Players and coaches have had to find new ways to work on fitness and technical programmes in the wake of the COVID-19 pandemic, but many are embracing the ‘distance learning’ as a new way forward.
While it will never replace physically being in the same room or training pitch, the pandemic has shown how technology can play a key role in assisting sportspeople to achieve their goals, and for coaches to drive home their messages.
Zambia national team boss Micho Sredojevic has relied heavily on online training, and will continue to do so in the coming months while international football remains sidelined.
Sredojevic had hoped to lead the side to the postponed African Nations Championship in Cameroon, but the fact that the dream was deferred has not stopped the players, and the coach, from working hard on the sidelines.
“I need to give credit to our players that they have really taken it [online training] very seriously,” Sredojevic told ZNBC’s Sport On Program. “I regard Zambian players as one of the hardest working on the continent and great believers.
“They have invested so much and I am looking forward to that investment being abided, and I am sure it will pay back when they return to the field.”
Sredojevic is working on a core group of players, with his initial trimmed down squad of 28 being increased to 55 as he casts his net wide.
“The group of 55 players are going in the seventh week of the intensive work. I could say that we have reached a certain level based on controlling mechanism and we have seen where they are.
“Very crucial was setting to a Plan B under the COVID-19, which was setting up 85 exercises that are done in closed space where players are, exercises that are treating the whole body.
“We have done the consultation even among others, the fitness team of [tennis great] Novak Djokovic in terms of what is the best for us to keep the players going over the bridge of COVID-19 so that once we get over the bridge, we have the comparative advantage ahead of other teams.”
Sredojevic says they hope to host a long-overdue goalkeeping course in the country, the first since 1998, when restrictions are lifted in a bid to increase skills in this area.
“Based on the information that we have the schools are supposed to open in June, we are also looking to use this, probably one area which has been so much been neglected, imagine that the last goalkeeping course was in 1998,” he said.
“We need to retain a Zambian goalkeeping academy and school. We are looking forward to get started with our goalkeeping coach Dushan Stojanovic who has been working for 23 years in seven countries producing top class goalkeepers in five top leagues and playing UEFA Champions League himself.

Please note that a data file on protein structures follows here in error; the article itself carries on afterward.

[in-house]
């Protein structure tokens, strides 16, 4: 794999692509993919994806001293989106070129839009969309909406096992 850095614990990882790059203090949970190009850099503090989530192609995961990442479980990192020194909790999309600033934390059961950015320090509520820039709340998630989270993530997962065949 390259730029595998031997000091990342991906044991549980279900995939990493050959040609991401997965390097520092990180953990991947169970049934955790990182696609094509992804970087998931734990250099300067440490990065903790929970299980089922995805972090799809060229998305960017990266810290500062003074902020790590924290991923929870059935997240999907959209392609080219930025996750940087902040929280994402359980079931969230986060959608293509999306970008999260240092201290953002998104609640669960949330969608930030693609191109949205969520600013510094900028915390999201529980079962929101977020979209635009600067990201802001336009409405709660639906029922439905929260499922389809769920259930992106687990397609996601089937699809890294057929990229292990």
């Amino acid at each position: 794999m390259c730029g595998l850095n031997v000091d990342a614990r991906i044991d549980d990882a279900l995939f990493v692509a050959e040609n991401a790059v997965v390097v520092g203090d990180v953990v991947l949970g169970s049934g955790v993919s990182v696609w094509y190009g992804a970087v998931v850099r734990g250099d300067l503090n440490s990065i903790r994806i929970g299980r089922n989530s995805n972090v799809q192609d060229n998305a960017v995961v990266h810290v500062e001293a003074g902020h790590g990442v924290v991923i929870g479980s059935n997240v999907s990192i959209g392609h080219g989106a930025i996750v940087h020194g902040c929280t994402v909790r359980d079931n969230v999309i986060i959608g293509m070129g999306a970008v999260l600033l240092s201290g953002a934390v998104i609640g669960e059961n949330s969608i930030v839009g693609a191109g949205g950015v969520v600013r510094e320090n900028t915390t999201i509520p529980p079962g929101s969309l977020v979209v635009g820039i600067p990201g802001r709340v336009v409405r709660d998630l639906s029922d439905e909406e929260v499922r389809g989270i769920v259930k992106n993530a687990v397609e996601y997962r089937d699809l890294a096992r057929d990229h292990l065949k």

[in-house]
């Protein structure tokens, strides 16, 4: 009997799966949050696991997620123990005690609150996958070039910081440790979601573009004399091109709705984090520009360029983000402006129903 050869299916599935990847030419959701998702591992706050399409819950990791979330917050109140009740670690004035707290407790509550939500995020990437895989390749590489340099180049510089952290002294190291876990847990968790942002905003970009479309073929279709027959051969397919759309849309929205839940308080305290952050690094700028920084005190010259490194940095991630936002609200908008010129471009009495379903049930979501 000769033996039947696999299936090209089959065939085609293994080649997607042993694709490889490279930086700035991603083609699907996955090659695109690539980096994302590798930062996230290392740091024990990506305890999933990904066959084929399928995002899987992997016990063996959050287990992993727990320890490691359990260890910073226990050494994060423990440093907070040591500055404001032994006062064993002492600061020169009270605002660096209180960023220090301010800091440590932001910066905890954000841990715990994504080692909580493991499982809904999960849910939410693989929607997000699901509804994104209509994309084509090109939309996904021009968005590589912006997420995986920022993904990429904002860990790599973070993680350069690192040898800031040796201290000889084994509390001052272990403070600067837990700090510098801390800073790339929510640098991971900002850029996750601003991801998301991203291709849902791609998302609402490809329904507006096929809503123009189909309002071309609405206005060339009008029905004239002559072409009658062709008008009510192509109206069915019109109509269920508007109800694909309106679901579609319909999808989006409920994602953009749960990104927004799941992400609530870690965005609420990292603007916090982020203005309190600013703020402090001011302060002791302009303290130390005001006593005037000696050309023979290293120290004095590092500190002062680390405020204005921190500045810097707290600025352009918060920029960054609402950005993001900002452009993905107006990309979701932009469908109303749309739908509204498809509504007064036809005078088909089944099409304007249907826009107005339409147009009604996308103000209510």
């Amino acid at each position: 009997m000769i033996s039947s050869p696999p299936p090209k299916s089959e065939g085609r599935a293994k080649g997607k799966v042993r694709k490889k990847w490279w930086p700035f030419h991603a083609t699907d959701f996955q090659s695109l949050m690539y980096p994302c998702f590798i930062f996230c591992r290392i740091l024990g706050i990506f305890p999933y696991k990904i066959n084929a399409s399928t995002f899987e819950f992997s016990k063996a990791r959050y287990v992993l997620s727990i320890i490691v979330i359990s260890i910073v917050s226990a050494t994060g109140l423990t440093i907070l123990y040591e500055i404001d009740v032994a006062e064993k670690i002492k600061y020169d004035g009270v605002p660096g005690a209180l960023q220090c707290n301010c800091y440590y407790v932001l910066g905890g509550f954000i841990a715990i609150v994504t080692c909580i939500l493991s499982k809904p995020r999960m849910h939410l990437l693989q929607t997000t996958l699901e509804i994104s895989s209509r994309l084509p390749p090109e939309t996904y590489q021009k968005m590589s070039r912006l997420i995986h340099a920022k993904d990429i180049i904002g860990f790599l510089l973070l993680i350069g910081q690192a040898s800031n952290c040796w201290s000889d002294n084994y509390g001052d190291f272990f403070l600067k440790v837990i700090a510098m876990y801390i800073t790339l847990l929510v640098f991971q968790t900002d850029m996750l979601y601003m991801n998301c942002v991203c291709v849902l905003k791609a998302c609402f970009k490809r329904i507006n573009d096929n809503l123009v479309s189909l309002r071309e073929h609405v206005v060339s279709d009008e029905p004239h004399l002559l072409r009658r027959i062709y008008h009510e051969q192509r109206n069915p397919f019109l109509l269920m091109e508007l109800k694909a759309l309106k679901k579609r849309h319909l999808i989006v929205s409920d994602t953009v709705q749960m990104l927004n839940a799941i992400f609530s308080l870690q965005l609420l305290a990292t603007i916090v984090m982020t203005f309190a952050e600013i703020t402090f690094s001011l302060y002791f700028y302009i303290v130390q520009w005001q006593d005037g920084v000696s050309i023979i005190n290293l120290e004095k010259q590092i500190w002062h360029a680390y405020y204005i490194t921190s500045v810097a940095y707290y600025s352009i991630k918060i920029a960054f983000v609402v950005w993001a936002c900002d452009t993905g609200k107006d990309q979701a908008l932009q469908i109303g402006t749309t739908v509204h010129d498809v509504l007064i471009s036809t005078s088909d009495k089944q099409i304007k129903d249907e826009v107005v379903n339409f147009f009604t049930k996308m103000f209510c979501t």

“We want to spread goalkeeping activities to the rest of the country and producing a school.”
Sredojevic added that he was encouraged by the return to play in a number of European countries, and hopes that conditions will allow African leagues to follow suit soon.
“We believe that if some countries that have been affected like Germany, Italy, Spain and England are almost there to re-start training in groups. In Austria players like Enock Mwepu and Patson Daka have started training in groups and the team is preparing for the start at the end of the month.
“In Africa all the serious countries like Egypt will start on 15 June, Tunisia will start also in June, Morocco and South Africa also has their plan.
“We have taken some steps that are very important that the institution of FAZ got technical advice that we need to re-start football. Of course, respecting authorities like the Ministry of Sports who will report to the Ministry of Health that will give advice to the Head of State that we will open.”
Supporters are urged to follow the advice of the World Health Organisation (WHO) to combat the spread of the coronavirus pandemic, which include:
Wash your hands frequently: Regularly and thoroughly clean your hands with an alcohol-based hand rub or wash them with soap and water.
Maintain social distancing: Maintain at least 1 metre (3 feet) distance between yourself and anyone who is coughing or sneezing
Avoid touching eyes, nose and mouth: Hands touch many surfaces and can pick up viruses. Once contaminated, hands can transfer the virus to your eyes, nose or mouth. From there, the virus can enter your body and can make you sick.
Practice respiratory hygiene: Make sure you, and the people around you, follow good respiratory hygiene. This means covering your mouth and nose with your bent elbow or tissue when you cough or sneeze. Then dispose of the used tissue immediately
If you have fever, cough and difficulty breathing, seek medical care early: Stay home if you feel unwell. If you have a fever, cough and difficulty breathing, seek medical attention and call in advance. Follow the directions of your local health authority.